Adrian Lund, President of the Insurance Institute for Highway Safety is quoted saying: “People want to go fast. Cars are built to go fast and states increasingly want to raise their speed limits. Even if it means saving just two or three minutes during a trip, people want to go faster.” And people do go faster. The only way to gather compliance for speed limits is if the public and people driving on said road agree that the limit is credible. We all know certain roads that seem too slow, and you end up with the mob mentality of “they can’t catch us all”.
So what’s limiting our governments from just letting people drive as fast as they want? There are a couple of reasons why we still have fairly slow speed limits in relation to how fast our vehicles move now. The biggest reason is, of course, safety. If we are to allow people to drive 80 mph or higher, we need to have national vehicle safety inspections. You can’t drive as fast as you want with a bad ball joint; it’s not safe for the driver or those around them. Any little unexpected adjustments going that fast can spell disaster and likely grievous injuries.
The second reason is our infrastructure. There’s a reason the fastest roads in this country are toll roads. Publicly maintained roads are simply not maintained well enough to support speeds like that. I’m sure we’ve all experienced sections of highways where we have to slow down lower than the posted speed limit to avoid damage to our vehicles. Toll roads, in theory, provide adequate funding to maintain the roads well enough to support speeds in excess of 70 mph.
So how do the German’s manage the Autobahn? The Autobahn is a road where the speed limit is your governor and there is no Highway Patrol to close your throttle. But contrary to popular belief, the Autobahn is not “limitless”. There are areas where there is no top speed, but there are many areas where there are speed limits. You would think this would cause safety issues, but Germany has this well thought out. In order to qualify for a license, citizens must meet certain requirements including basic first-aid training and extensive driving lessons. Including real-life, high-stress situations on the Autobahn. Applicants must also take a difficult multiple-choice exam and as well as a road test. In the end, better drivers equate to lesser accidents. It takes 6 months and $2000 dollars to qualify for a license in Germany. That’s quite the barrier to entry.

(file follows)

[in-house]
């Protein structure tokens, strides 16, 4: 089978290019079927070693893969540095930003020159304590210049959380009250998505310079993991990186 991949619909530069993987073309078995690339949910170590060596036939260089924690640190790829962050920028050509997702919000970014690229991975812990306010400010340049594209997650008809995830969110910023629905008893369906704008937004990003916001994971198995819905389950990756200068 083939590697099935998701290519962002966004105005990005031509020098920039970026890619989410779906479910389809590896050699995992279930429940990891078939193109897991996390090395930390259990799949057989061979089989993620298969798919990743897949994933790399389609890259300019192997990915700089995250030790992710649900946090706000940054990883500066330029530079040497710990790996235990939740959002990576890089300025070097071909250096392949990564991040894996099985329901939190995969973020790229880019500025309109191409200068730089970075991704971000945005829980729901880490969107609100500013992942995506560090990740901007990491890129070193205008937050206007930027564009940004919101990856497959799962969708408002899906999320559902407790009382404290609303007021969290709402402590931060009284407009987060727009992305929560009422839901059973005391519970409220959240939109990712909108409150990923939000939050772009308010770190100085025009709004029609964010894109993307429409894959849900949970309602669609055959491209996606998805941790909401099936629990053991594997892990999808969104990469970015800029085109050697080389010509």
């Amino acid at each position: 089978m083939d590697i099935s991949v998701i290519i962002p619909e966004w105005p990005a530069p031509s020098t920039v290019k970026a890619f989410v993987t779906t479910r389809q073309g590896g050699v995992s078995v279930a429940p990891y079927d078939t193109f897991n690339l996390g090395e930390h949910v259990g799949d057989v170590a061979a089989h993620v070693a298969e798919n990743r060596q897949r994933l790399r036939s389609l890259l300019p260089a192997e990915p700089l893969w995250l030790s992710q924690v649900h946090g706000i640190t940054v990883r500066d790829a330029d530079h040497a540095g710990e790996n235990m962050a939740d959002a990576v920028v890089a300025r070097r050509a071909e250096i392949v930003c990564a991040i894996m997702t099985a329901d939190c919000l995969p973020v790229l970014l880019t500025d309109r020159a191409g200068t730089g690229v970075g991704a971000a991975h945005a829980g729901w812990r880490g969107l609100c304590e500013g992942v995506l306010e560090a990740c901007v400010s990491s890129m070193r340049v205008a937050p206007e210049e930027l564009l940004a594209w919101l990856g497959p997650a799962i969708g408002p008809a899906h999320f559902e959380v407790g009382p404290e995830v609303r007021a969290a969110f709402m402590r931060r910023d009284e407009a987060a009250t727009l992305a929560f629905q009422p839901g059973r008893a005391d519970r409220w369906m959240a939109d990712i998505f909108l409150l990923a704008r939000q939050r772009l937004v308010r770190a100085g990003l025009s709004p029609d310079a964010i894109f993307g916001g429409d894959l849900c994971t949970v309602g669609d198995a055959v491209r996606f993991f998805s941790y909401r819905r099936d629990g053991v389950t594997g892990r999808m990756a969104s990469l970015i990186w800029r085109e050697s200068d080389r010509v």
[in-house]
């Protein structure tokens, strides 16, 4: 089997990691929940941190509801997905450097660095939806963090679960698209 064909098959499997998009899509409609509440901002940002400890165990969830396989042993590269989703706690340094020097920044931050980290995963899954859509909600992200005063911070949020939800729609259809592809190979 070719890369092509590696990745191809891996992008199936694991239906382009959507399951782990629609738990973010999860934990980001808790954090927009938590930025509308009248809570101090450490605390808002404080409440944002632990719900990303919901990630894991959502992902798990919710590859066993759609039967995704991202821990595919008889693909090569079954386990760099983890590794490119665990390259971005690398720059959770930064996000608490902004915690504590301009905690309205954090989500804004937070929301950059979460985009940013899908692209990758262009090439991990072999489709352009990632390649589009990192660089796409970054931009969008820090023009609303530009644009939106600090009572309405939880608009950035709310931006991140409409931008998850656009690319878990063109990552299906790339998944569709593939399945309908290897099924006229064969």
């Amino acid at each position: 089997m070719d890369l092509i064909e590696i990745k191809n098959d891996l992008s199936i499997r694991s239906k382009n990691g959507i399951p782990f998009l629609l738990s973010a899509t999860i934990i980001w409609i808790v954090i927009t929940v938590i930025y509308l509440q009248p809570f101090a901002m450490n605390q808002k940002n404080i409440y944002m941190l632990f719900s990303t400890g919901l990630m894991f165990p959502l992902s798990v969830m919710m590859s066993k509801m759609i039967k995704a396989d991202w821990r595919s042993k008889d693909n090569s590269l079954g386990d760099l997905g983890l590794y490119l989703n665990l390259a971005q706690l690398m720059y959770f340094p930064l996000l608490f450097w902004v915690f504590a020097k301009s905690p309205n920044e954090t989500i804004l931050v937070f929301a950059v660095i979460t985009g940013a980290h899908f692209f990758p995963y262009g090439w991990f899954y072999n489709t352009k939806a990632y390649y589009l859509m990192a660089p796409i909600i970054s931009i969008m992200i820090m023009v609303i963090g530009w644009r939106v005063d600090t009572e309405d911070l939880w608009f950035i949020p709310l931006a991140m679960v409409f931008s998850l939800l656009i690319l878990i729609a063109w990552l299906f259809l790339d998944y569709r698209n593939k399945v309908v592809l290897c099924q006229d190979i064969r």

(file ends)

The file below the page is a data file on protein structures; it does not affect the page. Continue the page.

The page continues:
So the only thing stopping the US from achieving higher limits is… the US. The very thing creating and limiting speed limits are the very things that are against individual liberties, driven so deep in American culture that we can’t make the changes to make it possible. We create speed limits for safety, and the only reason we can’t increase the safety of our roads is that we don’t want to have vehicle inspections and higher fees to drive. And as always, let us know what you think! You can let us know and follow us on Facebook and Twitter to keep up with all of our blogs and deals on tools!